BLOOMINGTON -– Maurice Creek flashes a light-up-Assembly Hall smile. He is asked about his shot, the one that once made him the nation's top freshman basketball scorer on a NBA fast track, the one that hasn't been publicly seen in nearly two years.
“The shot is good, man,” he says. “My leg is broke, not my arms.”
In fact, Creek says his leg is fine, his surgically repaired Achilles tendon is good, his surgically repaired knees are fine. He insists he is full go, and that entering Friday night's official opening of practice he feels like himself after three surgeries in less than two years.
“There are some things I need to improve on,” he says, “but that's an everyday thing. I take it day by day. I do what I've got to do. Everybody has something to improve on. When I figure out what I need to improve on, I try to improve that.
“I feel like everything's there. I feel like my movement's there. Defensively, I can still get better on that. Offensively, I can move, drive, slash, shoot. Everything is there.”
And then, as if to emphasize that point, Creek posts on his Twitter account that he has run 3.2 miles in 26 minutes, basically an eight-minute-a-mile pace. He uses the hashtag, #Imback.
“I'm getting stronger every day,” he says. “I'm doing my rehab stuff. I'm going in the weight room. I'm getting shots with the guys and practicing. I'm getting everything done so I can be strong.”
Do not feel sorry for this Indiana guard because he doesn't feel sorry for himself. Even if he wanted to, coach Tom Crean, trainer Tim Garl and the rest of the coaches and players won't let him.
“The guys are encouraging me; the coaches are encouraging me to keep my head squared away every day.
“To have strength and do what I'm doing now is a blessing. Some people would try to quit on it, but these guys never quit on me. They make me stronger every day. They never let me slip.
“My time will come. I think this will be my time.”
Creek was averaging 16.4 points when he fractured his left knee as a freshman in 2009. He was averaging 8.3 points a year later when he fractured his right knee. He was set to return the following season when the Achilles tendon went in a fall in his apartment.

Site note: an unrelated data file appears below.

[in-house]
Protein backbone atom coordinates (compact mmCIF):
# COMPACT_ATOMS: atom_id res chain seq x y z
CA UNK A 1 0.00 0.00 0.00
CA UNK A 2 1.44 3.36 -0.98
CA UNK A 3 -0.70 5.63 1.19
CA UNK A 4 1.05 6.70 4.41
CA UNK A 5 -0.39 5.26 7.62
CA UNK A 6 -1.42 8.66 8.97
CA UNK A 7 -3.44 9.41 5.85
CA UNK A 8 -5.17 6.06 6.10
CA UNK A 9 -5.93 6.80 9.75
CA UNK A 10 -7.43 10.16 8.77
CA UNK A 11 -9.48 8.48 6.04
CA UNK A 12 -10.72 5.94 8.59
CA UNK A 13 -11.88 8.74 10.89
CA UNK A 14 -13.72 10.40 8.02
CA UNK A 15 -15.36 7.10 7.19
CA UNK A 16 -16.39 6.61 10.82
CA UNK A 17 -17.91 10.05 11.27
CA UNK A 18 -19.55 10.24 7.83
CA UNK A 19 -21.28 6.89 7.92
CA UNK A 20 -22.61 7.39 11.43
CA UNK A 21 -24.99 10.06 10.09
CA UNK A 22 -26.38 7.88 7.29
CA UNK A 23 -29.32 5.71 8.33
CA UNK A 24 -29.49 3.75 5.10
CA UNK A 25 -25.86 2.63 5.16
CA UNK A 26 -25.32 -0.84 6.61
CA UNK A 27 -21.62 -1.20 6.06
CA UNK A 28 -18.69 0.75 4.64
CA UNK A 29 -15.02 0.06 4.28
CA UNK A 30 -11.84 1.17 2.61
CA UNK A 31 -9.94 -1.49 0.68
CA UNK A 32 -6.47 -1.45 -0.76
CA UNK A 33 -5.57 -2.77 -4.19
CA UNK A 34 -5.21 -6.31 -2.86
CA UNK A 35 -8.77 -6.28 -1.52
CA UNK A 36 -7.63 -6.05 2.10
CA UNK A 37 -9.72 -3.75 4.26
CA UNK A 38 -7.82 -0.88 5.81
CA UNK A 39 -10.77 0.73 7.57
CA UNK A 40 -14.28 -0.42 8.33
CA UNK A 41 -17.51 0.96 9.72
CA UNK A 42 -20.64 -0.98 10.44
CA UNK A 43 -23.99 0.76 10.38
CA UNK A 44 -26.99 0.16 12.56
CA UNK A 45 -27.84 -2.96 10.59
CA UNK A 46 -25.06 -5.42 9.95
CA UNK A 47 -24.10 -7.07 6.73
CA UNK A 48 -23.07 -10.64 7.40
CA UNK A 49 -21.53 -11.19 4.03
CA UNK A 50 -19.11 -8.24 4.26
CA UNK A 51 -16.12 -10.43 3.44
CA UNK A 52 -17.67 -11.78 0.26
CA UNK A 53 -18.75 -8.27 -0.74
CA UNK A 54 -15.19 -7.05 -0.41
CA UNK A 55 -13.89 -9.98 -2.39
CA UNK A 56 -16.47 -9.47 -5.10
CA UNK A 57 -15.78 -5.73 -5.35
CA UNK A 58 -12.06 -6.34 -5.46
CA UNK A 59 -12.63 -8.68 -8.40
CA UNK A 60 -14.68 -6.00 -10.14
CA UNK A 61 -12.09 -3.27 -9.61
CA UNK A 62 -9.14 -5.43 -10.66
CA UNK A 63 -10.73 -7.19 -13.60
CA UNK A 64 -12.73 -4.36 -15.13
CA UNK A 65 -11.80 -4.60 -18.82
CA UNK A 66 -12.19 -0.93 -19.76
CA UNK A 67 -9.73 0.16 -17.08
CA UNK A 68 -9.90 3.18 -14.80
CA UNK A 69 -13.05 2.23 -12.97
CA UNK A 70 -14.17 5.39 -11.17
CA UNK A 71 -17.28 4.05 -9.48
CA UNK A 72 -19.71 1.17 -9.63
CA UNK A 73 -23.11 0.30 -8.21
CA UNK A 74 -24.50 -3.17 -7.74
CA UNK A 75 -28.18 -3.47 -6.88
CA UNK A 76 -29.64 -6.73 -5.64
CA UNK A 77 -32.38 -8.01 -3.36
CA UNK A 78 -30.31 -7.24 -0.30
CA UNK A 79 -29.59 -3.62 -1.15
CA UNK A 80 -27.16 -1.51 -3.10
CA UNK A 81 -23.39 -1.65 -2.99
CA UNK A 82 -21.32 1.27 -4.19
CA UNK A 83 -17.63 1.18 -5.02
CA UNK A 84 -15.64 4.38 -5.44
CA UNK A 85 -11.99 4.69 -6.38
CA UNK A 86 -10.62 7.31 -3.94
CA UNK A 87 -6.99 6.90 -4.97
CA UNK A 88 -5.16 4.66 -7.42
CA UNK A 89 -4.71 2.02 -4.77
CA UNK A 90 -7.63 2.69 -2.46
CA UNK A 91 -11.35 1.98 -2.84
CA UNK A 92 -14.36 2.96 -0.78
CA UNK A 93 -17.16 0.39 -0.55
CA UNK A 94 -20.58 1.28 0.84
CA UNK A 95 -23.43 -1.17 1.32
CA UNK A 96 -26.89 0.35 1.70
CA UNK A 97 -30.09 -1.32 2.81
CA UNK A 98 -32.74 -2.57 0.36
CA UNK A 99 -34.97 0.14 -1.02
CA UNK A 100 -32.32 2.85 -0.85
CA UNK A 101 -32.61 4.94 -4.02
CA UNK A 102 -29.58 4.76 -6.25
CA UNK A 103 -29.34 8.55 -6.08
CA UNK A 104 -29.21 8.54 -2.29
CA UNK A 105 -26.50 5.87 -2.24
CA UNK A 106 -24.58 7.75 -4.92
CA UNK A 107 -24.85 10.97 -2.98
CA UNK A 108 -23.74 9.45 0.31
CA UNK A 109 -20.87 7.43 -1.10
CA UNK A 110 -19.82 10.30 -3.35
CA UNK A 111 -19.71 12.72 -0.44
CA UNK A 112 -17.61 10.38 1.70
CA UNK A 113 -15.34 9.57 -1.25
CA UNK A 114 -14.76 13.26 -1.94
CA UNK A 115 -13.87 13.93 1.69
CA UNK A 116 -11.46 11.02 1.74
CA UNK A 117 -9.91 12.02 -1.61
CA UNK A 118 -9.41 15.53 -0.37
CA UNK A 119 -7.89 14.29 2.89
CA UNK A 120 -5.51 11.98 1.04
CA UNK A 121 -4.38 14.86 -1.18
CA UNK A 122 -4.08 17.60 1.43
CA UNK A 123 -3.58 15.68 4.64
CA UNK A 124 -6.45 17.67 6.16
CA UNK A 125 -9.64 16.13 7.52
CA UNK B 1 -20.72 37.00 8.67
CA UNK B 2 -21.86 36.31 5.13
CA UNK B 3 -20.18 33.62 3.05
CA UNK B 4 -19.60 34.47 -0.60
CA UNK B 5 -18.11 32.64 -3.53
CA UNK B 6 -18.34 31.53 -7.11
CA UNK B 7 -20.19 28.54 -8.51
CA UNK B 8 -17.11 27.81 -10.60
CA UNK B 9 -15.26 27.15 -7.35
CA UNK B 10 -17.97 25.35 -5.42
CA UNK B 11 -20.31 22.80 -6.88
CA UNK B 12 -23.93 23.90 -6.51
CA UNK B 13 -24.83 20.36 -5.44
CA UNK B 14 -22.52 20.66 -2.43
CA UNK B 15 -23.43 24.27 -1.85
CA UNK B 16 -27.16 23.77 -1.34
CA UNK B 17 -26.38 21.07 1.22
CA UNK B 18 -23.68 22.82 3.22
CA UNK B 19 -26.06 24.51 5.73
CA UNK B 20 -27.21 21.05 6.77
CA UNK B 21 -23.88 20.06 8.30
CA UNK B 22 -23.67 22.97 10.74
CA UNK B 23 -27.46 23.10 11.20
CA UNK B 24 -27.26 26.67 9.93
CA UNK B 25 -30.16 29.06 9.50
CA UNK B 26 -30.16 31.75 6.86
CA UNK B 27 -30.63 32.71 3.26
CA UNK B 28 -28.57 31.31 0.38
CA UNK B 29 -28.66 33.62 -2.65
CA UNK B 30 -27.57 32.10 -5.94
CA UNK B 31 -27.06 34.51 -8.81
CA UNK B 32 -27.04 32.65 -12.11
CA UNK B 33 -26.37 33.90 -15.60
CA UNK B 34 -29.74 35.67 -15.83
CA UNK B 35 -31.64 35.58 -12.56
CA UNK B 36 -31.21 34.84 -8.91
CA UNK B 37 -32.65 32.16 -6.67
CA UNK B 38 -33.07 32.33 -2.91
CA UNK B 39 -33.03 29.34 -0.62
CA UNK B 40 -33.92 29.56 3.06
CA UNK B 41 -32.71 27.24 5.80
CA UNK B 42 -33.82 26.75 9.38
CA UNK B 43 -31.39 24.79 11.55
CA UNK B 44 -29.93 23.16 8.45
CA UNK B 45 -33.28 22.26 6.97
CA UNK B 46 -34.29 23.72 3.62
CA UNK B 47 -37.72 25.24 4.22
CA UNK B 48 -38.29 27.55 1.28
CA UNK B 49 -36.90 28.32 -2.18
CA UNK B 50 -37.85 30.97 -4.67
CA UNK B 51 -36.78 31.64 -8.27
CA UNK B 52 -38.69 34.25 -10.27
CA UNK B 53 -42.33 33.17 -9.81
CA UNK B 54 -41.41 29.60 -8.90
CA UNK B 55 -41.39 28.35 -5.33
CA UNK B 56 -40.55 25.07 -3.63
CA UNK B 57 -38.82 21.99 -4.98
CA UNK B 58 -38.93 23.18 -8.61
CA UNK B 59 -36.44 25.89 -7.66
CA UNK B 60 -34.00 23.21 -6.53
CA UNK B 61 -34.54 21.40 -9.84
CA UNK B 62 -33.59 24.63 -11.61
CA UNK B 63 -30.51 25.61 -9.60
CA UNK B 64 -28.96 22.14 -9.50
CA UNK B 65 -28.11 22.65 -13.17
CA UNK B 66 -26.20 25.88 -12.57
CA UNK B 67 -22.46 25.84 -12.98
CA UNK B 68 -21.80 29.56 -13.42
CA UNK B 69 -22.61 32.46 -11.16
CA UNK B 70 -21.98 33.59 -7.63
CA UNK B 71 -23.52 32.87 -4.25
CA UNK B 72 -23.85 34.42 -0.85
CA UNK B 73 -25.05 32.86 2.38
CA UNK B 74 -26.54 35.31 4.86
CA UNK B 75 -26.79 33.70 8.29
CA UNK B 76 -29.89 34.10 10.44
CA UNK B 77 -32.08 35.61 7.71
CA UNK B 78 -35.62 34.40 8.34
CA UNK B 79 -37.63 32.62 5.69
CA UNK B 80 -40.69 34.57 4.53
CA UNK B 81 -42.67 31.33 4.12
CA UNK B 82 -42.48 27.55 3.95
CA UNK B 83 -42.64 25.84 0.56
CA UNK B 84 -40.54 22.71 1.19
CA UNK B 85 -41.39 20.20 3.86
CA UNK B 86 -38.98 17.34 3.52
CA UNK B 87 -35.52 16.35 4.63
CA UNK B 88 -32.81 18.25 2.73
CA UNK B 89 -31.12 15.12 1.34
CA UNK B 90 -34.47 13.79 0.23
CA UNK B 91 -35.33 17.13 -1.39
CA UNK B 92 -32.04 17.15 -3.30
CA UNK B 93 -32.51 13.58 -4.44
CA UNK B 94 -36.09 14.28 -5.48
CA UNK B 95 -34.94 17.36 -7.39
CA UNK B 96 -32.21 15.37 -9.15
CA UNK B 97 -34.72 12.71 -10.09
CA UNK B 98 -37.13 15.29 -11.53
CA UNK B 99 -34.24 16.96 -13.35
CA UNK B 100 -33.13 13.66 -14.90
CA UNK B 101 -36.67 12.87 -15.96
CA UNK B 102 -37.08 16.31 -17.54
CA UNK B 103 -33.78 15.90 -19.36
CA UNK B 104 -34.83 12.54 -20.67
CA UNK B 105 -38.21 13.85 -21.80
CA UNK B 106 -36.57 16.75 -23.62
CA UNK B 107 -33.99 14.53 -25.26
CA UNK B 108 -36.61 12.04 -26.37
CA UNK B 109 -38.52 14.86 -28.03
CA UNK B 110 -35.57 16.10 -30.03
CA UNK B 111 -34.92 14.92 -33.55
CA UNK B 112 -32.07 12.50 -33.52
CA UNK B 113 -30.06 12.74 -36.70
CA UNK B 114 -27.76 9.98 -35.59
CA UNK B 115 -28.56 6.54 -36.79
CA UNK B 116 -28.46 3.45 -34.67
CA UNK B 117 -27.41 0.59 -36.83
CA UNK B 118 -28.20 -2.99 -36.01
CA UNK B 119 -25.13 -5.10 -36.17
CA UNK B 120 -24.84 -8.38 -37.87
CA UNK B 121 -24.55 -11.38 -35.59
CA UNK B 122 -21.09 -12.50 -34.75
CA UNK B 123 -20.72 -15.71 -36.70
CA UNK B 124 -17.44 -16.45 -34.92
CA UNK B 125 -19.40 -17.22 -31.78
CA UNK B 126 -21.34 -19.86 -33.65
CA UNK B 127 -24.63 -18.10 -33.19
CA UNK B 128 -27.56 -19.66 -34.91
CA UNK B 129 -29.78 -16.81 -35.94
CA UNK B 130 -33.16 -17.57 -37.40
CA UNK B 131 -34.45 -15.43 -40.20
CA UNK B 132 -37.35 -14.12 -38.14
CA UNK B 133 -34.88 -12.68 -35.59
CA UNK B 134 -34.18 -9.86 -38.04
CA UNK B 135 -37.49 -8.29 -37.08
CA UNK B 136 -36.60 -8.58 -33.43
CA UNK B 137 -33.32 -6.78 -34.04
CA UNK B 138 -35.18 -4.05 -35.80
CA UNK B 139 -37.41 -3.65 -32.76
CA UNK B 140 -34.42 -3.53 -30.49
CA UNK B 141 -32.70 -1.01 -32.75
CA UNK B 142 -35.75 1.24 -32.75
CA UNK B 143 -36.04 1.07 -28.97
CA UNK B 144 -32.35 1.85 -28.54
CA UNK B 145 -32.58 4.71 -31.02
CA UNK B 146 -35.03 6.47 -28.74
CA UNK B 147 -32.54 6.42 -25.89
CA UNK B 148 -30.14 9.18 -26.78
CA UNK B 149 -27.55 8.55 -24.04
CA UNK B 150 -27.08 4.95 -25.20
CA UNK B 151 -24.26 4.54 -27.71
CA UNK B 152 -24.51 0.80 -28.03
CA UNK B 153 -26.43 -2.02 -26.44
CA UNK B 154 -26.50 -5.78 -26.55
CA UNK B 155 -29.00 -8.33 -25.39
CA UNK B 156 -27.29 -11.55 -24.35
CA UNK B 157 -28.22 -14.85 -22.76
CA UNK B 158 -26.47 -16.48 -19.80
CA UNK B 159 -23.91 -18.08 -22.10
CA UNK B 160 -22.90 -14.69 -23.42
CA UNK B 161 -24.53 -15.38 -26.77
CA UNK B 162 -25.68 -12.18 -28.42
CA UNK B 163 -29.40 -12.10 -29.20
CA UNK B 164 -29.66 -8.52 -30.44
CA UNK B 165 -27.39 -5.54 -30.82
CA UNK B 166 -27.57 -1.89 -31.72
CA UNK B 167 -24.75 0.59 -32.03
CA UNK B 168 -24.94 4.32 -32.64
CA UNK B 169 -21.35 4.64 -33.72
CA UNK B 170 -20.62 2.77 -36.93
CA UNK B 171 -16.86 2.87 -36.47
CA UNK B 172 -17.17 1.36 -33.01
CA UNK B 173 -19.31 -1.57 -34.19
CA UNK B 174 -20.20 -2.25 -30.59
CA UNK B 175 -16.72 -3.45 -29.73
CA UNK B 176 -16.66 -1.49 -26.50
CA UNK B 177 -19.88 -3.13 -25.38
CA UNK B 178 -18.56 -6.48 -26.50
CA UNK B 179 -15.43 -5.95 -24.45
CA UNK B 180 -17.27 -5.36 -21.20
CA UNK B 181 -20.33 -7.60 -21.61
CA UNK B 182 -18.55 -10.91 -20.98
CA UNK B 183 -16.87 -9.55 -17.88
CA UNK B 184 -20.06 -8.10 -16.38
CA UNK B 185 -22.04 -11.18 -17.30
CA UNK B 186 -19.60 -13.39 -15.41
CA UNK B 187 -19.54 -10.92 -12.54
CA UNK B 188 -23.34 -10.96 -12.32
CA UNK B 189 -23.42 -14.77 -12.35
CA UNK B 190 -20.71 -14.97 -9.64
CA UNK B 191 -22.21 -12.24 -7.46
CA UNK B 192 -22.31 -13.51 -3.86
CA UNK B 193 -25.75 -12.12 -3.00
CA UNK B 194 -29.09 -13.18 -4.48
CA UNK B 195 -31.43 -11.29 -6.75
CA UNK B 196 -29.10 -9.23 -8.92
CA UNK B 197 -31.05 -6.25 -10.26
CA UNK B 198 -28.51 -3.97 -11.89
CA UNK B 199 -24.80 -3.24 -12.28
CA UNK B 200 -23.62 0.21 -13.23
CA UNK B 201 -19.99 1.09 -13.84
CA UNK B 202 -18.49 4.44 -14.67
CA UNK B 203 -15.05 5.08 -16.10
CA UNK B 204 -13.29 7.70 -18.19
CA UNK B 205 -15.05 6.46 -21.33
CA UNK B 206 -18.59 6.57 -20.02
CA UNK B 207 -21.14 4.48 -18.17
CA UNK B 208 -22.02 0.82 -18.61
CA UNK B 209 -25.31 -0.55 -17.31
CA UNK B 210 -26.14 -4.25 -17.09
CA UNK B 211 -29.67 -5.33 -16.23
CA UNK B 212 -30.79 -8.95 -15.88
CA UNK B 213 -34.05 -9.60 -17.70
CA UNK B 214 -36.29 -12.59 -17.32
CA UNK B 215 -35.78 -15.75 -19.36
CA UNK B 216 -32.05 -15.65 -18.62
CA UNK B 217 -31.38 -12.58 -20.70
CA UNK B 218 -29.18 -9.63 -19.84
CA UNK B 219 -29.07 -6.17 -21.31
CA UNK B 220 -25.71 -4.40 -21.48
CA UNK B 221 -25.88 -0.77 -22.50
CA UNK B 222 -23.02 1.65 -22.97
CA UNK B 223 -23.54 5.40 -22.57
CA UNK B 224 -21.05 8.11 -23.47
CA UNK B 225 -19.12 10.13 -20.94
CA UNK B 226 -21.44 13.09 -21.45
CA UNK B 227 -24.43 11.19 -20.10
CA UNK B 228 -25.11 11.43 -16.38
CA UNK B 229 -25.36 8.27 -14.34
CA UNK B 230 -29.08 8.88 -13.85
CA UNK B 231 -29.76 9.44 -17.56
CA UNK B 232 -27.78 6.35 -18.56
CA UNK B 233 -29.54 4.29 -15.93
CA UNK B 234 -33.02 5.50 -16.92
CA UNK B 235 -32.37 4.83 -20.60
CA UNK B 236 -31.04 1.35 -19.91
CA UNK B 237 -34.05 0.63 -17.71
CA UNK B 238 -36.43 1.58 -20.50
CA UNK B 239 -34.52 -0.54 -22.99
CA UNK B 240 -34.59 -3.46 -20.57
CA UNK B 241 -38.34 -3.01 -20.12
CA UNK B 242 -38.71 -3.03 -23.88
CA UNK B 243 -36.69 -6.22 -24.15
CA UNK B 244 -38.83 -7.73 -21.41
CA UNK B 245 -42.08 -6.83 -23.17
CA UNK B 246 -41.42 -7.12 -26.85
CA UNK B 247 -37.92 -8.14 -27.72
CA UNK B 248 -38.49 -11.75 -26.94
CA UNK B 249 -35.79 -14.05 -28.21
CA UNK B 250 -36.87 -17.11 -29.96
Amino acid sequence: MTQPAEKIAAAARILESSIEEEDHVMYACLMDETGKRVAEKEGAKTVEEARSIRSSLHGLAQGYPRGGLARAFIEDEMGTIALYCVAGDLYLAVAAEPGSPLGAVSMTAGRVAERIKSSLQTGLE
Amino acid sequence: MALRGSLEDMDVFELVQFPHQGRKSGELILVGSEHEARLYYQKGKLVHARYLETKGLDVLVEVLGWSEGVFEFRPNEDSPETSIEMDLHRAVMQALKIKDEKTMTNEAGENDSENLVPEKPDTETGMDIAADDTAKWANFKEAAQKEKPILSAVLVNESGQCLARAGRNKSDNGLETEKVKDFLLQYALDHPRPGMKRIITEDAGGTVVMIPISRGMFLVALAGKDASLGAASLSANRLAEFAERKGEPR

Does he dwell on wondering when the next disaster will occur?
“No. Whatever happens, happens. It's a way of life. You can't think about it. That's exactly when you get hurt, so I try to play and let it run its course.”
Creek and teammate Victor Oladipo are both from Maryland. Oladipo says he's watched Creek play since “I was about 9 years old. To finally see the man come back is amazing.
“He's like my brother. He's been through so much. He hasn't played in so long. He loves the game. He eats and sleeps it like we all do.
“He can help us a lot. He can still shoot. Nothing has changed. He'll play some significant minutes. I know he'll be ready.”
Crean is convinced Creek would be in the NBA now if he had stayed healthy. He said during last month's public talk to IU students that he has slowed Creek's return “because I don't want him to go through that again.”
“He's getting better. He's not where he was, and he might not get to that. He has to get a lot stronger. He's got to keep getting that (tough-minded) mindset. His legs are not where they need to be, but it's great to watch his confidence.”
Crean added that Creek will have some rough stretches on the court and “I have to live with that. I love the guy.”
When Creek last played, IU was a patsy. Now, it's a national title contender.
“It feels great,” he says. “I remember the dark days. Now I see the guys bringing the program back and I get to join that. Hopefully I do what I need to do to contribute.”